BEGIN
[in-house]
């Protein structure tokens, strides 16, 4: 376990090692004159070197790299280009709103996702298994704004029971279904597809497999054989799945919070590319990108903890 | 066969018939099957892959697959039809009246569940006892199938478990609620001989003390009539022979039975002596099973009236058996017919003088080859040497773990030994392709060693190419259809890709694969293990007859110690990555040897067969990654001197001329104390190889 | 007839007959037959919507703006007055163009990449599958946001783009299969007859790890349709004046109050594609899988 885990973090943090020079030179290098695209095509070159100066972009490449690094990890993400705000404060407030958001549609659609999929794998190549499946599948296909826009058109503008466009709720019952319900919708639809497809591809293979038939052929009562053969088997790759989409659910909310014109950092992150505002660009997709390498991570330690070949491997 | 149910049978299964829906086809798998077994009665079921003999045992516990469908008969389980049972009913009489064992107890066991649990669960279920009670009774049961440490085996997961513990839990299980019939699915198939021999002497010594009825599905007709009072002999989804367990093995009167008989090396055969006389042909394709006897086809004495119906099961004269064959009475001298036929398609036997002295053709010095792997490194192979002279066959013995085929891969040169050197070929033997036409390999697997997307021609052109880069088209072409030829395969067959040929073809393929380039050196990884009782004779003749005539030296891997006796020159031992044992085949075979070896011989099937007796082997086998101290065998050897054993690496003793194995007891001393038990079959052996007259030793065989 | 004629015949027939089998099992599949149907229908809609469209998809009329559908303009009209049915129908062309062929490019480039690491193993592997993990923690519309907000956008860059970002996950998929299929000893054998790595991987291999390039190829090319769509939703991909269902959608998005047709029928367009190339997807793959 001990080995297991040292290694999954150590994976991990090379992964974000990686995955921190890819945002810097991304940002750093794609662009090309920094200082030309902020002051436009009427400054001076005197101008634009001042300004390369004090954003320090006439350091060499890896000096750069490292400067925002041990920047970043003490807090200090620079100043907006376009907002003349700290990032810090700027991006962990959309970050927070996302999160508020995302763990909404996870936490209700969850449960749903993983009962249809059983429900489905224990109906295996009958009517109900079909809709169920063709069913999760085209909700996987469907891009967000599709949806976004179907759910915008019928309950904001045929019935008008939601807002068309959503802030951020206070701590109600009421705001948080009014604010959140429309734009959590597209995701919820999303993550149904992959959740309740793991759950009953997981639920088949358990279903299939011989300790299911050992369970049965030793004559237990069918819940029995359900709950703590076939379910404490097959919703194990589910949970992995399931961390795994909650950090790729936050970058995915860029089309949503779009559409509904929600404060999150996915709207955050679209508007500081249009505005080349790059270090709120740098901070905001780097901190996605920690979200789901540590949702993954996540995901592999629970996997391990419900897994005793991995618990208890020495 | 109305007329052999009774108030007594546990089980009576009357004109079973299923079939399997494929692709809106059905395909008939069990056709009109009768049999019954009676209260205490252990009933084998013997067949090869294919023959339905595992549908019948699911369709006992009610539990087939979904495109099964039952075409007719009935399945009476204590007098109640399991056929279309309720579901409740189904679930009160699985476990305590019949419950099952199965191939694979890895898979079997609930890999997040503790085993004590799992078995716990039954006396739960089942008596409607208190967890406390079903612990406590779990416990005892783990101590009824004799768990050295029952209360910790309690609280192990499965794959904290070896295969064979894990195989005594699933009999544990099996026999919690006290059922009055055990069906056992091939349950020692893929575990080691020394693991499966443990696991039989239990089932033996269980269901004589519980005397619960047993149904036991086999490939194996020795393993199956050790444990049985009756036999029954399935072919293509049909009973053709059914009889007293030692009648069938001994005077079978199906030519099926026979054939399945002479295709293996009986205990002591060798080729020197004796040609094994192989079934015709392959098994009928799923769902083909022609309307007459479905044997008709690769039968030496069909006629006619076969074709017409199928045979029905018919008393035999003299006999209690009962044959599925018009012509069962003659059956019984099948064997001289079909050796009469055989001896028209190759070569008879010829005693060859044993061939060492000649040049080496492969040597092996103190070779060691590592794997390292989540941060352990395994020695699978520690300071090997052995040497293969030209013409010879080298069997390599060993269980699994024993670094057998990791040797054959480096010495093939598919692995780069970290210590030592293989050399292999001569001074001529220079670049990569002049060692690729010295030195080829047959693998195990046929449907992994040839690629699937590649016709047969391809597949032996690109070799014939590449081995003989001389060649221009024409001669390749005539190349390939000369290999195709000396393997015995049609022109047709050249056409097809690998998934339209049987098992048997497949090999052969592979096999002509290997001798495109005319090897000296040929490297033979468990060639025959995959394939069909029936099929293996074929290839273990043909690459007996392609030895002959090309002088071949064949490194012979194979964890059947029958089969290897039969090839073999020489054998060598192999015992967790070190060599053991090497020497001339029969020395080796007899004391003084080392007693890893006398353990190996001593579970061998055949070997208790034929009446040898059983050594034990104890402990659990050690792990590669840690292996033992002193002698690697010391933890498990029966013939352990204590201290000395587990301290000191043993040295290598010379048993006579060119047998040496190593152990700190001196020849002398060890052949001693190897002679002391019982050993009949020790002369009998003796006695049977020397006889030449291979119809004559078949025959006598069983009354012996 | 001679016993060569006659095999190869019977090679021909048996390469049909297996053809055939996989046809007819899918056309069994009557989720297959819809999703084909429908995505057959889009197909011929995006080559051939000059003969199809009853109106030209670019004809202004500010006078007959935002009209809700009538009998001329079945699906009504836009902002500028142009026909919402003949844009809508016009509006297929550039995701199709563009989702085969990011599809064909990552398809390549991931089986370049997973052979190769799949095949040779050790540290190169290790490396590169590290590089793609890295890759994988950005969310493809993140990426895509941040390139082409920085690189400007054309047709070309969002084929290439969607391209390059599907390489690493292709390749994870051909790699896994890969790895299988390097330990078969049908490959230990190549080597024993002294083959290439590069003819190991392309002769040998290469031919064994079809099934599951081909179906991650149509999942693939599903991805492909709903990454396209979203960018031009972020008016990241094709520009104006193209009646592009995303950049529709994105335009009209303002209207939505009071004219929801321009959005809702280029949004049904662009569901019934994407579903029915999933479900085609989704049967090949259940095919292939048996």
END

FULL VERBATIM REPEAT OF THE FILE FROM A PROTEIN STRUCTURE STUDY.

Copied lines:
[in-house]
């Protein structure tokens, strides 16, 4: 376990090692004159070197790299280009709103996702298994704004029971279904597809497999054989799945919070590319990108903890 | 066969018939099957892959697959039809009246569940006892199938478990609620001989003390009539022979039975002596099973009236058996017919003088080859040497773990030994392709060693190419259809890709694969293990007859110690990555040897067969990654001197001329104390190889 | 007839007959037959919507703006007055163009990449599958946001783009299969007859790890349709004046109050594609899988 885990973090943090020079030179290098695209095509070159100066972009490449690094990890993400705000404060407030958001549609659609999929794998190549499946599948296909826009058109503008466009709720019952319900919708639809497809591809293979038939052929009562053969088997790759989409659910909310014109950092992150505002660009997709390498991570330690070949491997 | 149910049978299964829906086809798998077994009665079921003999045992516990469908008969389980049972009913009489064992107890066991649990669960279920009670009774049961440490085996997961513990839990299980019939699915198939021999002497010594009825599905007709009072002999989804367990093995009167008989090396055969006389042909394709006897086809004495119906099961004269064959009475001298036929398609036997002295053709010095792997490194192979002279066959013995085929891969040169050197070929033997036409390999697997997307021609052109880069088209072409030829395969067959040929073809393929380039050196990884009782004779003749005539030296891997006796020159031992044992085949075979070896011989099937007796082997086998101290065998050897054993690496003793194995007891001393038990079959052996007259030793065989 | 004629015949027939089998099992599949149907229908809609469209998809009329559908303009009209049915129908062309062929490019480039690491193993592997993990923690519309907000956008860059970002996950998929299929000893054998790595991987291999390039190829090319769509939703991909269902959608998005047709029928367009190339997807793959 001990080995297991040292290694999954150590994976991990090379992964974000990686995955921190890819945002810097991304940002750093794609662009090309920094200082030309902020002051436009009427400054001076005197101008634009001042300004390369004090954003320090006439350091060499890896000096750069490292400067925002041990920047970043003490807090200090620079100043907006376009907002003349700290990032810090700027991006962990959309970050927070996302999160508020995302763990909404996870936490209700969850449960749903993983009962249809059983429900489905224990109906295996009958009517109900079909809709169920063709069913999760085209909700996987469907891009967000599709949806976004179907759910915008019928309950904001045929019935008008939601807002068309959503802030951020206070701590109600009421705001948080009014604010959140429309734009959590597209995701919820999303993550149904992959959740309740793991759950009953997981639920088949358990279903299939011989300790299911050992369970049965030793004559237990069918819940029995359900709950703590076939379910404490097959919703194990589910949970992995399931961390795994909650950090790729936050970058995915860029089309949503779009559409509904929600404060999150996915709207955050679209508007500081249009505005080349790059270090709120740098901070905001780097901190996605920690979200789901540590949702993954996540995901592999629970996997391990419900897994005793991995618990208890020495 | 109305007329052999009774108030007594546990089980009576009357004109079973299923079939399997494929692709809106059905395909008939069990056709009109009768049999019954009676209260205490252990009933084998013997067949090869294919023959339905595992549908019948699911369709006992009610539990087939979904495109099964039952075409007719009935399945009476204590007098109640399991056929279309309720579901409740189904679930009160699985476990305590019949419950099952199965191939694979890895898979079997609930890999997040503790085993004590799992078995716990039954006396739960089942008596409607208190967890406390079903612990406590779990416990005892783990101590009824004799768990050295029952209360910790309690609280192990499965794959904290070896295969064979894990195989005594699933009999544990099996026999919690006290059922009055055990069906056992091939349950020692893929575990080691020394693991499966443990696991039989239990089932033996269980269901004589519980005397619960047993149904036991086999490939194996020795393993199956050790444990049985009756036999029954399935072919293509049909009973053709059914009889007293030692009648069938001994005077079978199906030519099926026979054939399945002479295709293996009986205990002591060798080729020197004796040609094994192989079934015709392959098994009928799923769902083909022609309307007459479905044997008709690769039968030496069909006629006619076969074709017409199928045979029905018919008393035999003299006999209690009962044959599925018009012509069962003659059956019984099948064997001289079909050796009469055989001896028209190759070569008879010829005693060859044993061939060492000649040049080496492969040597092996103190070779060691590592794997390292989540941060352990395994020695699978520690300071090997052995040497293969030209013409010879080298069997390599060993269980699994024993670094057998990791040797054959480096010495093939598919692995780069970290210590030592293989050399292999001569001074001529220079670049990569002049060692690729010295030195080829047959693998195990046929449907992994040839690629699937590649016709047969391809597949032996690109070799014939590449081995003989001389060649221009024409001669390749005539190349390939000369290999195709000396393997015995049609022109047709050249056409097809690998998934339209049987098992048997497949090999052969592979096999002509290997001798495109005319090897000296040929490297033979468990060639025959995959394939069909029936099929293996074929290839273990043909690459007996392609030895002959090309002088071949064949490194012979194979964890059947029958089969290897039969090839073999020489054998060598192999015992967790070190060599053991090497020497001339029969020395080796007899004391003084080392007693890893006398353990190996001593579970061998055949070997208790034929009446040898059983050594034990104890402990659990050690792990590669840690292996033992002193002698690697010391933890498990029966013939352990204590201290000395587990301290000191043993040295290598010379048993006579060119047998040496190593152990700190001196020849002398060890052949001693190897002679002391019982050993009949020790002369009998003796006695049977020397006889030449291979119809004559078949025959006598069983009354012996 | 001679016993060569006659095999190869019977090679021909048996390469049909297996053809055939996989046809007819899918056309069994009557989720297959819809999703084909429908995505057959889009197909011929995006080559051939000059003969199809009853109106030209670019004809202004500010006078007959935002009209809700009538009998001329079945699906009504836009902002500028142009026909919402003949844009809508016009509006297929550039995701199709563009989702085969990011599809064909990552398809390549991931089986370049997973052979190769799949095949040779050790540290190169290790490396590169590290590089793609890295890759994988950005969310493809993140990426895509941040390139082409920085690189400007054309047709070309969002084929290439969607391209390059599907390489690493292709390749994870051909790699896994890969790895299988390097330990078969049908490959230990190549080597024993002294083959290439590069003819190991392309002769040998290469031919064994079809099934599951081909179906991650149509999942693939599903991805492909709903990454396209979203960018031009972020008016990241094709520009104006193209009646592009995303950049529709994105335009009209303002209207939505009071004219929801321009959005809702280029949004049904662009569901019934994407579903029915999933479900085609989704049967090949259940095919292939048996």